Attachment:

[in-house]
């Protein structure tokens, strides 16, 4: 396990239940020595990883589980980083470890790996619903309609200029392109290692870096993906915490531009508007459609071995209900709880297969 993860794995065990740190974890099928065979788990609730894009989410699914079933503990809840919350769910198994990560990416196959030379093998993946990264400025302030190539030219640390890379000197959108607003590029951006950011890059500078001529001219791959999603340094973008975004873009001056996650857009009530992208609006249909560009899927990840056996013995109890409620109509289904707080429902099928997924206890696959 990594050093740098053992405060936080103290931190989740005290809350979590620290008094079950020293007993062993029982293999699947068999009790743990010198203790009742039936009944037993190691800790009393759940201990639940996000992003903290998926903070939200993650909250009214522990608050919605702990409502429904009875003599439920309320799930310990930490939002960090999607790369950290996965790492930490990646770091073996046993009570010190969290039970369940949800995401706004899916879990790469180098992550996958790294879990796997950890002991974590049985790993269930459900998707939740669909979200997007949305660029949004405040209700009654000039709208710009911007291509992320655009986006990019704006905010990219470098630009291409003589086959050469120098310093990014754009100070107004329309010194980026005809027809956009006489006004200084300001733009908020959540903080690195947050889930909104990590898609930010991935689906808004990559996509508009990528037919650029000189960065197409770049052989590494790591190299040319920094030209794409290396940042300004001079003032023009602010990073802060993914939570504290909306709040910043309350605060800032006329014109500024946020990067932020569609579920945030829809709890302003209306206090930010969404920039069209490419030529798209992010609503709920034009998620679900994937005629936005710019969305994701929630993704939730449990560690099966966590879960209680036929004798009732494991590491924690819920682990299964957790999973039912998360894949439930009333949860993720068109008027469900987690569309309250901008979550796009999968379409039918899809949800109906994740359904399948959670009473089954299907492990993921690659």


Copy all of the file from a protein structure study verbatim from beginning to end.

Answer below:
[in-house]
């Protein structure tokens, strides 16, 4: 396990239940020595990883589980980083470890790996619903309609200029392109290692870096993906915490531009508007459609071995209900709880297969 993860794995065990740190974890099928065979788990609730894009989410699914079933503990809840919350769910198994990560990416196959030379093998993946990264400025302030190539030219640390890379000197959108607003590029951006950011890059500078001529001219791959999603340094973008975004873009001056996650857009009530992208609006249909560009899927990840056996013995109890409620109509289904707080429902099928997924206890696959 990594050093740098053992405060936080103290931190989740005290809350979590620290008094079950020293007993062993029982293999699947068999009790743990010198203790009742039936009944037993190691800790009393759940201990639940996000992003903290998926903070939200993650909250009214522990608050919605702990409502429904009875003599439920309320799930310990930490939002960090999607790369950290996965790492930490990646770091073996046993009570010190969290039970369940949800995401706004899916879990790469180098992550996958790294879990796997950890002991974590049985790993269930459900998707939740669909979200997007949305660029949004405040209700009654000039709208710009911007291509992320655009986006990019704006905010990219470098630009291409003589086959050469120098310093990014754009100070107004329309010194980026005809027809956009006489006004200084300001733009908020959540903080690195947050889930909104990590898609930010991935689906808004990559996509508009990528037919650029000189960065197409770049052989590494790591190299040319920094030209794409290396940042300004001079003032023009602010990073802060993914939570504290909306709040910043309350605060800032006329014109500024946020990067932020569609579920945030829809709890302003209306206090930010969404920039069209490419030529798209992010609503709920034009998620679900994937005629936005710019969305994701929630993704939730449990560690099966966590879960209680036929004798009732494991590491924690819920682990299964957790999973039912998360894949439930009333949860993720068109008027469900987690569309309250901008979550796009999968379409039918899809949800109906994740359904399948959670009473089954299907492990993921690659």